This page describes the email policy of strugglers.net. You may well be reading this because of an email bounce message you have received.
- 1 Introduction
- 2 SMTP-time rejections
- 3 Viruses
- 4 Mail for postmaster and abuse
- 5 Protocol violations
- 6 Unreplyable emails
- 7 DNSBLs
- 8 Antispam
Because I get so much spam I have to be fairly fascist about my willingness to accept any kind of deviation from email best practice. Here follows a description of what my policy is on accepting email, and why.
The SMTP conversation is the information exchanged between a sending mail server and one of my mail servers. Until the point where one of my mail servers gives the correct response to indicate that it has accepted the email for delivery the fate of the email is in the hands of the sending server.
Why reject at SMTP-time
If for some reason my mail servers accepted an email and then later discovered that it could not be delivered or it was undesirable to do so then my servers would have to generate another email to send to the supposed sender of the original email to let them know that their mail could not be delivered. Simply from a resources point of view it is therefore in my interest to reject email at SMTP time if it is known that it will not be delivered.
Most spam and malware-generated emails have spoofed sender addresses. If my servers were to accept the email and only later discover that it should be rejected then it is highly likely that any bounce message I would generate will be going to an invalid address or an innocent third party. I would have to generate the bounce because spam checking does produce the very occasional false positive and without such a bounce the sender would not have any way to know that the email had not been delivered.
Finally if I were to accept mail and then check its content for spam later, moving any high-scoring items to a separate folder for later perusal, any false positive would have to wait an indeterminate amount of time before being discovered by the recipient. By doing the spam check at SMTP time and rejecting there if deemed necessary, any real human sender immediately gets a bounce message with instructions on what to do next (that may be why you are reading this page in fact). I personally got 68 spam emails on Wednesday 23rd November and I rarely find time to check such emails to see if there are false positives. If I used this strategy for dealing with spam then false positives would likely never be discovered by either me or the people sending them.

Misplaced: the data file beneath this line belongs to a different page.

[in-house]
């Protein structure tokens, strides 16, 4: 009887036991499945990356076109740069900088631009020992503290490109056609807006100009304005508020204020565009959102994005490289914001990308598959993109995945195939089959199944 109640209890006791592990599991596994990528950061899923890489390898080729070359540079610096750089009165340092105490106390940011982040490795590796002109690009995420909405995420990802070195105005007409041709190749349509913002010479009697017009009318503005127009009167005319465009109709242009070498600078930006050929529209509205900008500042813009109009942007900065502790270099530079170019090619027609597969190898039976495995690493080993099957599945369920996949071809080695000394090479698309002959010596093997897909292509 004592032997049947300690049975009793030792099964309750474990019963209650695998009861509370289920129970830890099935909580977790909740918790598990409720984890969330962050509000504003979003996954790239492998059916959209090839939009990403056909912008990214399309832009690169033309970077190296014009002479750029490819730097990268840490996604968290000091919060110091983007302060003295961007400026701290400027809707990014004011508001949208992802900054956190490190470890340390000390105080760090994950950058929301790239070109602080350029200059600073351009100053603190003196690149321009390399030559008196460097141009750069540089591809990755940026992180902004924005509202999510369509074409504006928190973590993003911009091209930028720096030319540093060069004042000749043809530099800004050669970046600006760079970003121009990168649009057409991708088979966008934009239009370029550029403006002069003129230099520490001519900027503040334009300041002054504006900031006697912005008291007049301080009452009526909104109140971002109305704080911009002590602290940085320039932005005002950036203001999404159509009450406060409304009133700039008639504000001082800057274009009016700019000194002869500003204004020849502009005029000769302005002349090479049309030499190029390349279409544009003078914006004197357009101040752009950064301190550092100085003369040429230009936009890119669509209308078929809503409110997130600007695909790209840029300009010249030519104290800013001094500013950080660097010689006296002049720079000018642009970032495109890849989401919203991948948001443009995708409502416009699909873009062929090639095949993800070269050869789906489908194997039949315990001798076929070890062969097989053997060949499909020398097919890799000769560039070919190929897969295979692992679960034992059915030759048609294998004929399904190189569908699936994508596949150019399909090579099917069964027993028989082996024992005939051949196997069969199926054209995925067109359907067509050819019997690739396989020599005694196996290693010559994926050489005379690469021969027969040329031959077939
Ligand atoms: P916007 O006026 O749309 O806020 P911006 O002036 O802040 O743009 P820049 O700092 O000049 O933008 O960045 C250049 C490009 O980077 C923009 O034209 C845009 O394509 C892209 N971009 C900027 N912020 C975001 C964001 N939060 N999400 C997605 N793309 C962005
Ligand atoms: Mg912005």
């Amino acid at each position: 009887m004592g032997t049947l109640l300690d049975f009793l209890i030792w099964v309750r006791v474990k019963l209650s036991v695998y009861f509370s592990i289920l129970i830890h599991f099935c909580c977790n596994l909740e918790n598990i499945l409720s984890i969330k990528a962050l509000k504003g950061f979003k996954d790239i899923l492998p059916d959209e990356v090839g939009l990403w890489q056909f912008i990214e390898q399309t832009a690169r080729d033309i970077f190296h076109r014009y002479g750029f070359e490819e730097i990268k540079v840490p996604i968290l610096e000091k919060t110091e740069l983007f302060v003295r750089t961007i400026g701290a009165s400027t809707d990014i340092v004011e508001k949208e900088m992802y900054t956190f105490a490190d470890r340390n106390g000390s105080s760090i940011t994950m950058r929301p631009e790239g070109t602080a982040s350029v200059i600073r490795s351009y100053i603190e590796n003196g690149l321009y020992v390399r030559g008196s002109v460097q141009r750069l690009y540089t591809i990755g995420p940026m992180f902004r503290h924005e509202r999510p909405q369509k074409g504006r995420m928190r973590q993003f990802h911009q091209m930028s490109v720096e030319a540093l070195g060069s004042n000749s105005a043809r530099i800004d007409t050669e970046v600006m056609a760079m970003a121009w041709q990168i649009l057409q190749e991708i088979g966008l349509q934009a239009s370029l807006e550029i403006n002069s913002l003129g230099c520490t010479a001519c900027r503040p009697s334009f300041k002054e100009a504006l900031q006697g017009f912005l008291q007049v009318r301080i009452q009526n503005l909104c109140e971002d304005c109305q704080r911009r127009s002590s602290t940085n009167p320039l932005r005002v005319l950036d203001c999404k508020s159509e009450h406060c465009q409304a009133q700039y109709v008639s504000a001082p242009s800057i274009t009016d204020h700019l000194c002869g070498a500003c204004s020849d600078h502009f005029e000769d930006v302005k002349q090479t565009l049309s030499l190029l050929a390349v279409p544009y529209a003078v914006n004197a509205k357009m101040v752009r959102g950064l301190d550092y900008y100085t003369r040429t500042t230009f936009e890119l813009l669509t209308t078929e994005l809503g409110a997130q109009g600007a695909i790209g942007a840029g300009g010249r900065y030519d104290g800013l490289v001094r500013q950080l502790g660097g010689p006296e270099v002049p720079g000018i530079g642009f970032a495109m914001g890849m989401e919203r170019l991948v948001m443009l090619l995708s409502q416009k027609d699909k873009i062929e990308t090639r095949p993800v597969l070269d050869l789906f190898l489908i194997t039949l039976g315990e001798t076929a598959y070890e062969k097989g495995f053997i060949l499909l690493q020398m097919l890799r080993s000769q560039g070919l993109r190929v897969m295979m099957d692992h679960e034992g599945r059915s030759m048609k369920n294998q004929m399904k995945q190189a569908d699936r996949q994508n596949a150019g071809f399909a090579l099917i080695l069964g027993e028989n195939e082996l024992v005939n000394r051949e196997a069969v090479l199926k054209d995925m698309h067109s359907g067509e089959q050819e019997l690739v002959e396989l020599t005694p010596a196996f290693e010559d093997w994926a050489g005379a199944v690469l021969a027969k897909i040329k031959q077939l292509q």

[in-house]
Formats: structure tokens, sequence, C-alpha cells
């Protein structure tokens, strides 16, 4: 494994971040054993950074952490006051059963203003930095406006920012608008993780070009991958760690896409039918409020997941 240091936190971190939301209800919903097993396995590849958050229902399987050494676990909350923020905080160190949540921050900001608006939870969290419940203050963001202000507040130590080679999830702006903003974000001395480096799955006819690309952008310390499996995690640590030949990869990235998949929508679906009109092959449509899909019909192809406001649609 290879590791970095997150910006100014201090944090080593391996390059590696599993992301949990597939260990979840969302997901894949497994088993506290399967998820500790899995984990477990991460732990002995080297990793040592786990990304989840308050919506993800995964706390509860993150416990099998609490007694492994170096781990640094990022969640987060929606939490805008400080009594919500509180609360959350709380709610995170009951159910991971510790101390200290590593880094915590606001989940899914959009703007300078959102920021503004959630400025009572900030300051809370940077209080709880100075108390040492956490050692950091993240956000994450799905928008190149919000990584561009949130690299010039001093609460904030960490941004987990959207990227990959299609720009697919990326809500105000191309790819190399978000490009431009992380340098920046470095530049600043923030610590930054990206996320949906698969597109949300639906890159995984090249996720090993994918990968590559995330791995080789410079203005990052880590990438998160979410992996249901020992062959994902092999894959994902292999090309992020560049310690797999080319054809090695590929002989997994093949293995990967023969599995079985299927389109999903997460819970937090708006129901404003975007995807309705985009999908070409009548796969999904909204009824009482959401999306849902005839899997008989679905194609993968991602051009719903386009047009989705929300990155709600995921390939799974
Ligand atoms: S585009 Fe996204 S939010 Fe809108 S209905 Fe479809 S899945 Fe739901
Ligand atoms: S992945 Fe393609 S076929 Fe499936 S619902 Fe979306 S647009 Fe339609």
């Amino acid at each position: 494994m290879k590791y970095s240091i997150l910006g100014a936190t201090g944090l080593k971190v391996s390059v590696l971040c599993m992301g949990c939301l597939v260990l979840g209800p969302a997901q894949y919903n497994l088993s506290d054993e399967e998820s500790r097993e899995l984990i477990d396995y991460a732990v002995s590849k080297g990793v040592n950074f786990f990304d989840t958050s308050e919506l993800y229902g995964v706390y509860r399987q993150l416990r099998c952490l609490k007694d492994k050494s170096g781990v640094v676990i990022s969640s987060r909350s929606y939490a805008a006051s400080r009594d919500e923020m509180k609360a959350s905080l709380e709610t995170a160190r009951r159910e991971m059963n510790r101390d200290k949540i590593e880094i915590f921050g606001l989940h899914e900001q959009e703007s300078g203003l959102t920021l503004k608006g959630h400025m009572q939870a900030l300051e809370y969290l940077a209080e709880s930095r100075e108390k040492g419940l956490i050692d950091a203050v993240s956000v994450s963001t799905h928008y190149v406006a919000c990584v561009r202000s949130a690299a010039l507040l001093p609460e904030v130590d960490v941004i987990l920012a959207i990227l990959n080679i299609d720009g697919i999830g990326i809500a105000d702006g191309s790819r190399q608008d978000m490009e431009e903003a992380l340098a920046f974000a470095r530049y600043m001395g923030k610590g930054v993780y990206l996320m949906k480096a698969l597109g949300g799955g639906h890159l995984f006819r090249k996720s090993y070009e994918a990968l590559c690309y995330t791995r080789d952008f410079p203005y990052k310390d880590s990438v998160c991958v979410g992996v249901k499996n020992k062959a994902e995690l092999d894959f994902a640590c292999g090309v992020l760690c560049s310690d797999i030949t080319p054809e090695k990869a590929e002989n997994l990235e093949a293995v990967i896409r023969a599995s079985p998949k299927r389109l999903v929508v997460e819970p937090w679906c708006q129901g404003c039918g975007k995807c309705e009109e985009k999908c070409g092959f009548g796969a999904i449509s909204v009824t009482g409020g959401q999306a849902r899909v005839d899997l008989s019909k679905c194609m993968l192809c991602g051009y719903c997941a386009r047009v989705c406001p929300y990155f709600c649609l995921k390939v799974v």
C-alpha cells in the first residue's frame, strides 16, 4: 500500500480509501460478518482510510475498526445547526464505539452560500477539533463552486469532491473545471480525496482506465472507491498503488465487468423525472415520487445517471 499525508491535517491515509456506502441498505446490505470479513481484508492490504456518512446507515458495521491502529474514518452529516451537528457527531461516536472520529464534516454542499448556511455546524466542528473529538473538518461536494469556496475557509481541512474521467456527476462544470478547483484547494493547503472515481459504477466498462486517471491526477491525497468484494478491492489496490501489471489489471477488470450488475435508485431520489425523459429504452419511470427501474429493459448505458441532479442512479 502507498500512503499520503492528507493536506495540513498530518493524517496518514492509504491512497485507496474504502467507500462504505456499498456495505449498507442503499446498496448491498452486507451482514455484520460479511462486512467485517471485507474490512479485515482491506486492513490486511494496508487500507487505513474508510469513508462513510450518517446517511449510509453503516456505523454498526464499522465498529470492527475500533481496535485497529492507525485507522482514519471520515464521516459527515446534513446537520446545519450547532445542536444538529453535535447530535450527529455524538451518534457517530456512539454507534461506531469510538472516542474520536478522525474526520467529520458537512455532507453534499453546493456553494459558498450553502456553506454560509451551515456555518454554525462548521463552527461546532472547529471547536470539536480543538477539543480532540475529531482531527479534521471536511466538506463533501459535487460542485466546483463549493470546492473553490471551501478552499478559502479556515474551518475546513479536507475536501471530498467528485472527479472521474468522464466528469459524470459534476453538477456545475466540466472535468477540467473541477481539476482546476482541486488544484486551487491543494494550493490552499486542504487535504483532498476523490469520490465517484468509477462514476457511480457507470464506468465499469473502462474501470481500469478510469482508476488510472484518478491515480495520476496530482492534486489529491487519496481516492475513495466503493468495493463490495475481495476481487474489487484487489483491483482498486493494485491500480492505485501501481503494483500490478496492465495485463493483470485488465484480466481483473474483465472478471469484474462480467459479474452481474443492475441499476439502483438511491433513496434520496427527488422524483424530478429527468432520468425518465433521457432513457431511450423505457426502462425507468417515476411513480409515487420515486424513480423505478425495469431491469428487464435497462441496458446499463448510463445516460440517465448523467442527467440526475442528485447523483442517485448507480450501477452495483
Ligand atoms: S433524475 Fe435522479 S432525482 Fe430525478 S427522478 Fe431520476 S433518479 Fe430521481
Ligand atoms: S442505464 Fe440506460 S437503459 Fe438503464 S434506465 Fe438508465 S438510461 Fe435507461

Rejecting unwanted mail at SMTP-time is not totally without downsides. Some mailing list providers for one reason or another are unable to prevent spam and viruses from being distributed through their lists, and their automated bounce management will remove users from the list if deliveries to them bounce a couple of times. Hosts that accept mail and then forward it to remote addresses may also get upset if the next hop rejects a lot of email.
Therefore I do maintain a list of hosts for which rejection at SMTP time is not considered acceptable, and any such mails will instead be accepted and silently discarded. This list is maintained by the postmaster. If my rejection of your spam and malware is causing your system a problem that you believe should not be fixed locally, please contact postmaster.
All email goes through a virus checker and any that includes a known virus will be rejected.
Mail for postmaster and abuse
All mail addressed to postmaster or abuse at any domain I host will be accepted. The only exception is email with viruses or malware.
I enforce fairly strict adherence to protocols where it makes sense, because there is very rarely any excuse for not complying with the relevant standards. Anyone who does not is either compromised and spewing spam, or has a terribly misconfigured system and needs to be made aware of it.
“HELO” (or more commonly, “EHLO”) is the SMTP command to identify the sender to the receiver. It is required by RFC 2821, and should be either "the fully-qualified domain name of the sender" or "an address literal" (i.e., an IP address).
- do not send a HELO/EHLO
- send a malformed HELO that cannot be either a fully-qualified domain name or an IP literal, e.g. MYCOMPUTER178356; or
- send a HELO that describes one of my servers or its IP addresses, i.e. pretend to be me
will be rejected. Almost all such connections are from broken spamware or hosts infected with malware.